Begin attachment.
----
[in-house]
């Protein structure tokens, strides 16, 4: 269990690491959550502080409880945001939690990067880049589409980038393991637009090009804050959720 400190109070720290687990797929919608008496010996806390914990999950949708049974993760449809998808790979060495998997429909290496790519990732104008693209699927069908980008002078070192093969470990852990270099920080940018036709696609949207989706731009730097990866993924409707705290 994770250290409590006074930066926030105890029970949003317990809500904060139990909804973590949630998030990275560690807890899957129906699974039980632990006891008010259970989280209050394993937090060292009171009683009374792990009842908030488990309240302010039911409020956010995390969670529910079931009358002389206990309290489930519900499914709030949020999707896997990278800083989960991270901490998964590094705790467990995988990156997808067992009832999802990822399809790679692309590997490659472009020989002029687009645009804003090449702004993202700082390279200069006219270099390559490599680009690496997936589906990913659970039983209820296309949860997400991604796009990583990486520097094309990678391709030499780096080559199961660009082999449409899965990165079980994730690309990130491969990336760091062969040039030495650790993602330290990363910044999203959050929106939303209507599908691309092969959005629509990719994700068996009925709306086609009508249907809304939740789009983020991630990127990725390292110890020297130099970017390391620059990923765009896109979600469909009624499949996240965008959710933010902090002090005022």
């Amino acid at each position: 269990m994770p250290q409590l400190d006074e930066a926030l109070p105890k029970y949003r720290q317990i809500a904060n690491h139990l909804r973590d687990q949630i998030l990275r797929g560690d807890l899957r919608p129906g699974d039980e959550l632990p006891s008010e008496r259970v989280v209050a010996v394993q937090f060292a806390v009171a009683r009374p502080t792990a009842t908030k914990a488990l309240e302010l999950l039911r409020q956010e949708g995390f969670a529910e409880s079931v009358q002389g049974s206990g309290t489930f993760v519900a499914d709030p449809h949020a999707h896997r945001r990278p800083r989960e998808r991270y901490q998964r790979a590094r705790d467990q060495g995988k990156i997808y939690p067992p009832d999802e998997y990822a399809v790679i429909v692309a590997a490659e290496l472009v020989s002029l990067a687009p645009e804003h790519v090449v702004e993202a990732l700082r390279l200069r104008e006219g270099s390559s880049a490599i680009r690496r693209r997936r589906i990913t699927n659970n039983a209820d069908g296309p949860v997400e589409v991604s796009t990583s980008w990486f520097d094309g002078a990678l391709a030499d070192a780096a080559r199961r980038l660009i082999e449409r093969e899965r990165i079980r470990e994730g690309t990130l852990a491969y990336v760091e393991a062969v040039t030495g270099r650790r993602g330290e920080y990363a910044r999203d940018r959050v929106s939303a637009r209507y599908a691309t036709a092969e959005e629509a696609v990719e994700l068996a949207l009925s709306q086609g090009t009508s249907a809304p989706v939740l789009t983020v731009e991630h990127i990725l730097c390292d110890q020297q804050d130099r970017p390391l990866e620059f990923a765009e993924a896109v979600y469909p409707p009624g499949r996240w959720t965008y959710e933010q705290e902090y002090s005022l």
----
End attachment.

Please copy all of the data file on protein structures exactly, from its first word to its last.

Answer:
[in-house]
């Protein structure tokens, strides 16, 4: 269990690491959550502080409880945001939690990067880049589409980038393991637009090009804050959720 400190109070720290687990797929919608008496010996806390914990999950949708049974993760449809998808790979060495998997429909290496790519990732104008693209699927069908980008002078070192093969470990852990270099920080940018036709696609949207989706731009730097990866993924409707705290 994770250290409590006074930066926030105890029970949003317990809500904060139990909804973590949630998030990275560690807890899957129906699974039980632990006891008010259970989280209050394993937090060292009171009683009374792990009842908030488990309240302010039911409020956010995390969670529910079931009358002389206990309290489930519900499914709030949020999707896997990278800083989960991270901490998964590094705790467990995988990156997808067992009832999802990822399809790679692309590997490659472009020989002029687009645009804003090449702004993202700082390279200069006219270099390559490599680009690496997936589906990913659970039983209820296309949860997400991604796009990583990486520097094309990678391709030499780096080559199961660009082999449409899965990165079980994730690309990130491969990336760091062969040039030495650790993602330290990363910044999203959050929106939303209507599908691309092969959005629509990719994700068996009925709306086609009508249907809304939740789009983020991630990127990725390292110890020297130099970017390391620059990923765009896109979600469909009624499949996240965008959710933010902090002090005022």
């Amino acid at each position: 269990m994770p250290q409590l400190d006074e930066a926030l109070p105890k029970y949003r720290q317990i809500a904060n690491h139990l909804r973590d687990q949630i998030l990275r797929g560690d807890l899957r919608p129906g699974d039980e959550l632990p006891s008010e008496r259970v989280v209050a010996v394993q937090f060292a806390v009171a009683r009374p502080t792990a009842t908030k914990a488990l309240e302010l999950l039911r409020q956010e949708g995390f969670a529910e409880s079931v009358q002389g049974s206990g309290t489930f993760v519900a499914d709030p449809h949020a999707h896997r945001r990278p800083r989960e998808r991270y901490q998964r790979a590094r705790d467990q060495g995988k990156i997808y939690p067992p009832d999802e998997y990822a399809v790679i429909v692309a590997a490659e290496l472009v020989s002029l990067a687009p645009e804003h790519v090449v702004e993202a990732l700082r390279l200069r104008e006219g270099s390559s880049a490599i680009r690496r693209r997936r589906i990913t699927n659970n039983a209820d069908g296309p949860v997400e589409v991604s796009t990583s980008w990486f520097d094309g002078a990678l391709a030499d070192a780096a080559r199961r980038l660009i082999e449409r093969e899965r990165i079980r470990e994730g690309t990130l852990a491969y990336v760091e393991a062969v040039t030495g270099r650790r993602g330290e920080y990363a910044r999203d940018r959050v929106s939303a637009r209507y599908a691309t036709a092969e959005e629509a696609v990719e994700l068996a949207l009925s709306q086609g090009t009508s249907a809304p989706v939740l789009t983020v731009e991630h990127i990725l730097c390292d110890q020297q804050d130099r970017p390391l990866e620059f990923a765009e993924a896109v979600y469909p409707p009624g499949r996240w959720t965008y959710e933010q705290e902090y002090s005022l």